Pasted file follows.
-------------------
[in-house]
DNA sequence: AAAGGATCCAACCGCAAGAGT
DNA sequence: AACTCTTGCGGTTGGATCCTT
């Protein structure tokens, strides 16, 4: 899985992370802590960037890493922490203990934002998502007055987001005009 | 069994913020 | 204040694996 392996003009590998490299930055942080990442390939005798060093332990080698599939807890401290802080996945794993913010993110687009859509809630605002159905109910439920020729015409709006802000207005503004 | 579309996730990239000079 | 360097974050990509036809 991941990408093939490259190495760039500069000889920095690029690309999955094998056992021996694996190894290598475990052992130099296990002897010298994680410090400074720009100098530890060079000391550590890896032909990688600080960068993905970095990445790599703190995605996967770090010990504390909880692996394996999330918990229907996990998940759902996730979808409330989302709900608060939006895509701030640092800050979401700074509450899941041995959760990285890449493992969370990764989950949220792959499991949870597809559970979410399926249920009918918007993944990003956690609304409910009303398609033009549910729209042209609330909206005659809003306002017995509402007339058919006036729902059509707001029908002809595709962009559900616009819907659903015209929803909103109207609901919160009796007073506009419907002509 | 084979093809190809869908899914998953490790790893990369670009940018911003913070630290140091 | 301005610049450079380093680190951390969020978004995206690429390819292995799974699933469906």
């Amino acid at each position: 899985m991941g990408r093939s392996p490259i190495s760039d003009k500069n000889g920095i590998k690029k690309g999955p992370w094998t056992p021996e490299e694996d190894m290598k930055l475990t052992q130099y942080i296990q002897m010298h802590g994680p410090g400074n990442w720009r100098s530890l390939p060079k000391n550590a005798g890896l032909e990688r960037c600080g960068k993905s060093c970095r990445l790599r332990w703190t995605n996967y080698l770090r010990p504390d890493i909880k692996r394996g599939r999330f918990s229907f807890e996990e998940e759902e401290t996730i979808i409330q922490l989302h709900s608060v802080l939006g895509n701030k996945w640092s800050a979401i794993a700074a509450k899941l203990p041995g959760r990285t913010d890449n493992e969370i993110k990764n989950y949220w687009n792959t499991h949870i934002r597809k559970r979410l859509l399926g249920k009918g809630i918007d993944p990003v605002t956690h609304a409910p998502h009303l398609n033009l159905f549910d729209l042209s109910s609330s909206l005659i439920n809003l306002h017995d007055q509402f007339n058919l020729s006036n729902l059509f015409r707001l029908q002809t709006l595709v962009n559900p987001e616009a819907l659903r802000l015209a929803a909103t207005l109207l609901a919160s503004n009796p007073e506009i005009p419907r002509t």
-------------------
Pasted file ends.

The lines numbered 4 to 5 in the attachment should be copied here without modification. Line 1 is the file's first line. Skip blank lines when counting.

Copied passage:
């Protein structure tokens, strides 16, 4: 899985992370802590960037890493922490203990934002998502007055987001005009 | 069994913020 | 204040694996 392996003009590998490299930055942080990442390939005798060093332990080698599939807890401290802080996945794993913010993110687009859509809630605002159905109910439920020729015409709006802000207005503004 | 579309996730990239000079 | 360097974050990509036809 991941990408093939490259190495760039500069000889920095690029690309999955094998056992021996694996190894290598475990052992130099296990002897010298994680410090400074720009100098530890060079000391550590890896032909990688600080960068993905970095990445790599703190995605996967770090010990504390909880692996394996999330918990229907996990998940759902996730979808409330989302709900608060939006895509701030640092800050979401700074509450899941041995959760990285890449493992969370990764989950949220792959499991949870597809559970979410399926249920009918918007993944990003956690609304409910009303398609033009549910729209042209609330909206005659809003306002017995509402007339058919006036729902059509707001029908002809595709962009559900616009819907659903015209929803909103109207609901919160009796007073506009419907002509 | 084979093809190809869908899914998953490790790893990369670009940018911003913070630290140091 | 301005610049450079380093680190951390969020978004995206690429390819292995799974699933469906």
């Amino acid at each position: 899985m991941g990408r093939s392996p490259i190495s760039d003009k500069n000889g920095i590998k690029k690309g999955p992370w094998t056992p021996e490299e694996d190894m290598k930055l475990t052992q130099y942080i296990q002897m010298h802590g994680p410090g400074n990442w720009r100098s530890l390939p060079k000391n550590a005798g890896l032909e990688r960037c600080g960068k993905s060093c970095r990445l790599r332990w703190t995605n996967y080698l770090r010990p504390d890493i909880k692996r394996g599939r999330f918990s229907f807890e996990e998940e759902e401290t996730i979808i409330q922490l989302h709900s608060v802080l939006g895509n701030k996945w640092s800050a979401i794993a700074a509450k899941l203990p041995g959760r990285t913010d890449n493992e969370i993110k990764n989950y949220w687009n792959t499991h949870i934002r597809k559970r979410l859509l399926g249920k009918g809630i918007d993944p990003v605002t956690h609304a409910p998502h009303l398609n033009l159905f549910d729209l042209s109910s609330s909206l005659i439920n809003l306002h017995d007055q509402f007339n058919l020729s006036n729902l059509f015409r707001l029908q002809t709006l595709v962009n559900p987001e616009a819907l659903r802000l015209a929803a909103t207005l109207l609901a919160s503004n009796p007073e506009i005009p419907r002509t």